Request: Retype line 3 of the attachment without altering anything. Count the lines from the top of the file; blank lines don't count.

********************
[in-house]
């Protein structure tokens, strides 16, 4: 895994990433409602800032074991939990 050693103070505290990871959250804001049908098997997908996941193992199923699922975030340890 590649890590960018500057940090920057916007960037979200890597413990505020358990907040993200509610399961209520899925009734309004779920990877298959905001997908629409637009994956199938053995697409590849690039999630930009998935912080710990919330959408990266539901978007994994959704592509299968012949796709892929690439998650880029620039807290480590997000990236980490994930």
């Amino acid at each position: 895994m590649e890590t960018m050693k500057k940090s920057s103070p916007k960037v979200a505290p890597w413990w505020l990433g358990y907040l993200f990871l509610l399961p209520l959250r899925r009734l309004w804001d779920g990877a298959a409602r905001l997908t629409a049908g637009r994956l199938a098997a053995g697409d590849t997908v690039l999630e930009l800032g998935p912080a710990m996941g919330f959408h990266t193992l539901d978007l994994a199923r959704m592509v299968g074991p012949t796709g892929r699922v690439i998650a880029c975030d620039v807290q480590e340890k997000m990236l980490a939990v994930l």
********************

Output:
């Amino acid at each position: 895994m590649e890590t960018m050693k500057k940090s920057s103070p916007k960037v979200a505290p890597w413990w505020l990433g358990y907040l993200f990871l509610l399961p209520l959250r899925r009734l309004w804001d779920g990877a298959a409602r905001l997908t629409a049908g637009r994956l199938a098997a053995g697409d590849t997908v690039l999630e930009l800032g998935p912080a710990m996941g919330f959408h990266t193992l539901d978007l994994a199923r959704m592509v299968g074991p012949t796709g892929r699922v690439i998650a880029c975030d620039v807290q480590e340890k997000m990236l980490a939990v994930l």